The only empty area of Ramallah, not by chance, is the area of the Legislative Council. It hasn’t convened since 2007. Mahmoud Abbas governs basically alone from his presidential palace. He governs by decrees. His mandate expired in 2010. Jamal Jouma is 53 years old, and he is one of the masterminds of the kind of resistance born from the ashes, literally, 5,000 dead, of the Second Intifada. When Palestinians, tired of both Hamas and Fatah, took everything in their hands, and set up a grassroot network of popular committees. Since then, every friday the West Bank has been dotted by demonstrations against the Wall. Non violent demonstrations. “And for a while it’s been working. But in the end, we only achieved to tear down a small slice of the Wall, to move another slice a hundred meters away. Nothing more. The Wall is still standing, with its route which is twice the length of the border with Israel: and which is mostly inside the West Bank, 85 percent of it: dividing not Israelis from Palestinians, but Palestinians from Palestinians,” he says. And anyway, today on Friday, in Bi’lin, Ni’lin, Nabi Saleh, names now renowned, “it’s somehow a theatre performance where everybody plays his own role,” he admits.
At noon, twenty, thirty kids march toward the Wall amid the cameras of twenty, thirty foreign activists. Ten minutes later, tear gas canisters start to rain. Kids and activists withdraw of five meters. A break of ten minutes, and they advance of two meters: other tear gas canisters, they withdraw of other five meters. Another break. Half an hour, and the Israelis get tired: they turn to rubber bullets – or live ammo: and the rally is quickly over. “But it’s not a surrender, actually. It’s not because of a lack of interest. It’s because everything happens in a void of leadership. And without a strategy, nobody is willing to take risks. To get killed for nothing.” Because it doesn’t matter that Palestine doesn’t produce a single egg. That whatever you see, here, it’s just consumption, it’s the money of European donors, of Gulf sheiks: it isn’t growth and development. It doesn’t matter that this is not wealth, but debts. The Second Intifada, in the end, when Yasser Arafat was under siege, and there were not brand new cars around, but tanks, was yesterday.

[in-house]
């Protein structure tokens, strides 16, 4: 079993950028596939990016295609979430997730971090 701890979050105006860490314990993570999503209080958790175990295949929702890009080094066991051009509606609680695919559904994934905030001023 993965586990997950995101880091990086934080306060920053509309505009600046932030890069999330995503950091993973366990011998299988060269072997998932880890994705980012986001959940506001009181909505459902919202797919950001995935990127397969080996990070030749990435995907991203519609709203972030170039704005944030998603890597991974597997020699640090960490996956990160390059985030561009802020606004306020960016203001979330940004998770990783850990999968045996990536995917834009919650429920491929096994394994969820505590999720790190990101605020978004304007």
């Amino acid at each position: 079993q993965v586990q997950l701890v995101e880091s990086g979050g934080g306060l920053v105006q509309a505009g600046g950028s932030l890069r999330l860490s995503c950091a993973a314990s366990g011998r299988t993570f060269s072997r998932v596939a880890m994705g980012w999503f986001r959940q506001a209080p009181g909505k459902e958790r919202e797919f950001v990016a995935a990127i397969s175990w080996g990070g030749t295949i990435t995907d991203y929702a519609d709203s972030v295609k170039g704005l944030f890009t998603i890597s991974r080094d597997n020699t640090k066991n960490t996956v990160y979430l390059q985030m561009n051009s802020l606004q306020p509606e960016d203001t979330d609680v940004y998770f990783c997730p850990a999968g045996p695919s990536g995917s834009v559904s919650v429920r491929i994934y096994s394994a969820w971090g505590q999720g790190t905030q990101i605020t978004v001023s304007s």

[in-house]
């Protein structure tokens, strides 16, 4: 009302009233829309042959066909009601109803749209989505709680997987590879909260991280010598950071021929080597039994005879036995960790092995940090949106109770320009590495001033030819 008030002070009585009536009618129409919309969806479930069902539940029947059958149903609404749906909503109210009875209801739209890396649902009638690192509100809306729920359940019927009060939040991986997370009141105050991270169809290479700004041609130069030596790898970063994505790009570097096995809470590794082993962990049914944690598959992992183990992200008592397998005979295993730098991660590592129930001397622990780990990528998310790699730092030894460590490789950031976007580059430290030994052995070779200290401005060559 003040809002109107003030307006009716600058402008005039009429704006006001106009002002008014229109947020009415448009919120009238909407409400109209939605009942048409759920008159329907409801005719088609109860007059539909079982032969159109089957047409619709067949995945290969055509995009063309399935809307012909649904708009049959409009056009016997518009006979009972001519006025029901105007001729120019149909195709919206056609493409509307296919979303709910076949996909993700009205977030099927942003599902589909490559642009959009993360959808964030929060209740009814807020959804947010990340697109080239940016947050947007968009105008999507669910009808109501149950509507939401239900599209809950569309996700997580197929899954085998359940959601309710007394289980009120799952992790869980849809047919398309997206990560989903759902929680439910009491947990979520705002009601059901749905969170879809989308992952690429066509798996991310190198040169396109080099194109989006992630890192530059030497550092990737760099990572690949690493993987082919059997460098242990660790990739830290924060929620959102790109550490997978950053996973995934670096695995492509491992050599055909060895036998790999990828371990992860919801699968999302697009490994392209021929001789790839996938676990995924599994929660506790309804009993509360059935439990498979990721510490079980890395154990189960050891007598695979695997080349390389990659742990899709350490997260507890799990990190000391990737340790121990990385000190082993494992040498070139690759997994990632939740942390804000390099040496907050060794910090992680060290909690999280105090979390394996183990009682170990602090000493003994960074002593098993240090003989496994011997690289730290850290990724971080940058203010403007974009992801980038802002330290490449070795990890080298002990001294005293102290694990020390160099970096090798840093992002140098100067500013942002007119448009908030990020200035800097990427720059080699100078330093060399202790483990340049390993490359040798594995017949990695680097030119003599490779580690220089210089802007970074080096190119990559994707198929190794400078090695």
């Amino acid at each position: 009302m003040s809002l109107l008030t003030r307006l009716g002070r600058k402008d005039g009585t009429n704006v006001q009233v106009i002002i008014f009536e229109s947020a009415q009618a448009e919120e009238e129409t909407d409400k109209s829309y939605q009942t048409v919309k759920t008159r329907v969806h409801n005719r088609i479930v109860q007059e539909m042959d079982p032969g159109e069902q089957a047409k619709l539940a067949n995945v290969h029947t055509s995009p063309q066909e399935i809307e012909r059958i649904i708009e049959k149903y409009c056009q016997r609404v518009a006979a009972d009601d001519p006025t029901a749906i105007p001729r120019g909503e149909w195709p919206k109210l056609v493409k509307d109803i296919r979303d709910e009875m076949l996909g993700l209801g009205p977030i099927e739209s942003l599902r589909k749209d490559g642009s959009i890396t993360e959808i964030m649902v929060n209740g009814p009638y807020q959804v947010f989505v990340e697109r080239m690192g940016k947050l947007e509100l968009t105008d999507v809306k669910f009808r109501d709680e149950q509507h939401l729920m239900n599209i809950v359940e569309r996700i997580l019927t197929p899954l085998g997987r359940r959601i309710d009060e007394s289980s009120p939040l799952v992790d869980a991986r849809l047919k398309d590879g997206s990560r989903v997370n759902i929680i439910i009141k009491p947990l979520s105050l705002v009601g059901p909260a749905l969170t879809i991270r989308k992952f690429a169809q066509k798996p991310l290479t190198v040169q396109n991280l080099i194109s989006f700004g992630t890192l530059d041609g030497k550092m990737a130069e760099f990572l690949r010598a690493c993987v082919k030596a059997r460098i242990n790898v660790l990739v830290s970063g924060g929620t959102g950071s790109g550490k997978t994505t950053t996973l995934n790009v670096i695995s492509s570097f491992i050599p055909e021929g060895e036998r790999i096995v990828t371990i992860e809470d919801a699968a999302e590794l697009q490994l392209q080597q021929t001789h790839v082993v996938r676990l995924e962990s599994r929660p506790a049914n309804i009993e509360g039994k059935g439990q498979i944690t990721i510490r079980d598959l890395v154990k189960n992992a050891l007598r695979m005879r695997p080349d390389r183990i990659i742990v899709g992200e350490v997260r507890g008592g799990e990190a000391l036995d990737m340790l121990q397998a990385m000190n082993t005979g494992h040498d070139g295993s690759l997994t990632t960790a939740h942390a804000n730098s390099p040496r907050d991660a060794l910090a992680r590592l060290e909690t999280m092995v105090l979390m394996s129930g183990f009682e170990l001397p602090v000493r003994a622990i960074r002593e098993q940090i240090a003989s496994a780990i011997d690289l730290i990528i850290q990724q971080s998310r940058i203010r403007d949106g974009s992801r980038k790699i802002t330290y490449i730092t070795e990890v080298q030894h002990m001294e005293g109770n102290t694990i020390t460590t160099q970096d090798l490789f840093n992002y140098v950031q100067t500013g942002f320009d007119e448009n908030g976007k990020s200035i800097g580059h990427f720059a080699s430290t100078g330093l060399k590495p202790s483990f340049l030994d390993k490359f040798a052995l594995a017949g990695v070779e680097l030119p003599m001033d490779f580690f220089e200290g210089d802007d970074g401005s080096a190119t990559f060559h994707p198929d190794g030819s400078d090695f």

The West Bank poverty rate was 75 percent. Gaza’s was 80 percent. Roughly the current poverty rate of East Jerusalem. 78 percent. And actually, it’s been months since media started talking about a new Intifada. Months since in East Jerusalem, suddenly, a Palestinian stabs an Israeli. Runs over bystanders with a car, with a bulldozer. Or opens random fire. But they are just lonely wolves. Young men in their twenties, with no political project, no coordination. Only endless frustration. In East Jerusalem there are now 200,000 settlers. Palestinians are 298,000.
And across the West Bank there are one, two, four casualties per week. Not enough, amid Syria, Iraq, Yemen, amid the Middle East bloodshed, to make the headlines. And anyway in Ramallah, in the meantime, it’s the usual summer. Fun and music and barbecues on the rooftops. The only ones to be mobilized, here, are the advertising screens. In between a sportscar and a Nivea cream, there is a destitute child. “Give a dollar for Gaza.”